Societe Generale SA (GLE), HSBC Holdings Plc (HSBA) and JPMorgan Chase & Co. (JPM) have more than doubled their sales of structured notes this year, bucking a decline among some of last year’s biggest issuers.
The three banks raised a total of $3.4 billion from the securities that package debt with derivatives, up from $1.6 billion in the same period last year, according to data compiled by Bloomberg. The data exclude securities sold in the U.S. and notes where the principal returned can vary. The lenders are now among the top six issuers of structured notes outside the U.S., replacing UBS AG (UBSN), Barclays Plc and Intesa Sanpaolo SpA (ISP), the data show.
The shift comes as banks respond to new capital rules and increased scrutiny of structured notes. Some lenders are shrinking or scaling back their derivatives businesses, both to bolster capital and avoid stricter requirements governing sales of the securities.
“Banks have varying appetite for exotic derivatives-based business given regulatory constraints and caution regarding investor suitability,” said Annemarie Ganatra, the global head of medium-term and structured notes at HSBC in London. Also, “a number of dealers are going through, or have been through, big restructurings, which means that structured notes may have become less of a focus or a less centralized business.”
SocGen, France’s second-biggest lender, raised $1.7 billion from sales of the securities this year compared with $870.9 million in the same period of 2012, according to data compiled by Bloomberg. HSBC boosted sales to $805.1 million from $370.2 million while JPMorgan sold $868 million compared with $344.3 million.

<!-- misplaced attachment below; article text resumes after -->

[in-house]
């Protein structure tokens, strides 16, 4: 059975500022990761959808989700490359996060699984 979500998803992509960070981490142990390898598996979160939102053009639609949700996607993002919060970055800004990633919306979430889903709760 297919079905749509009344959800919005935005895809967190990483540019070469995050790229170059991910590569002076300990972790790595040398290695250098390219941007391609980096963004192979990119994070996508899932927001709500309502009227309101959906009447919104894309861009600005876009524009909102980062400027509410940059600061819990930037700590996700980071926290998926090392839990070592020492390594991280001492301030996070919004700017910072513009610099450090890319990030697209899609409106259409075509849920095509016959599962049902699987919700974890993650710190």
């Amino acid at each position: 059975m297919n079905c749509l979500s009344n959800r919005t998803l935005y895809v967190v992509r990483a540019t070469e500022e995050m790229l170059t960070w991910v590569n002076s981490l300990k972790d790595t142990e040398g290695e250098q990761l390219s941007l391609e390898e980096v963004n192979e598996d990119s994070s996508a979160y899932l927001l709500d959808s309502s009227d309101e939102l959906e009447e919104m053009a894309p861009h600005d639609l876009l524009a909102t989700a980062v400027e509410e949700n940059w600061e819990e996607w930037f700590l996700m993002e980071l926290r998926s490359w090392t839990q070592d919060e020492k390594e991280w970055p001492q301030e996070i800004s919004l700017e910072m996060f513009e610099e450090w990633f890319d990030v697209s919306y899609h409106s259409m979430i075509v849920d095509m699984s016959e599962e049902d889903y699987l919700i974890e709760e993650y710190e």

Zurich-based UBS, which is eliminating 10,000 jobs and most of its debt-trading businesses, issued $36.5 million of structured notes this year, a 98 percent drop from the same period last year, according to Bloomberg data. Hana Dunn, a spokeswoman for UBS in London, declined to comment on the issuance.
Switzerland’s biggest bank is among lenders shifting sales of structured notes to off-balance-sheet issuing vehicles. Sales by UBS’s special-purpose vehicles are also down, falling to $316 million from $1 billion in 2012, Bloomberg data show.
Deutsche Bank’s sales of the notes in its own name slumped 72 percent to $421.5 million this year, while the Frankfurt- based lender’s SPVs issued $1.2 billion, up from $1.1 billion in the same period of 2012, Bloomberg data show.
European and U.S. regulators are scrutinizing the securities amid criticism they are opaque and overly complex. Rabobank Groep is shutting its structured notes business and cutting jobs on concern new disclosure rules will hurt demand and increase costs.
Germany’s DZ Bank AG remains the biggest issuer outside the U.S. this year. The Frankfurt-based lender sold $8 billion of structured notes, up from $6.2 billion in the same period in 2012, Bloomberg data show.
Bank of America Corp. is the leading seller in the U.S., though issuance fell 25 percent this year to $1.58 billion. New York-based Morgan Stanley (MS) sold $1.56 billion of structured notes through April, 25 percent more than the first four months of last year, according to Bloomberg data.
Matt Card, a spokesman for Bank of America, did not return phone calls and e-mails seeking comment. Lauren Onis, a spokeswoman for Morgan Stanley, Sebastian Howell, a spokesman for Deutsche Bank in London, Patrick Burton, a spokesman for JPMorgan, and Jodie Gray, a spokeswoman for Barclays, declined to comment on the sales figures.
Structured notes package debt with derivatives to offer customized bets to investors while earning fees and raising money. Derivatives are contracts whose value is derived from stocks, bonds, currencies and commodities.
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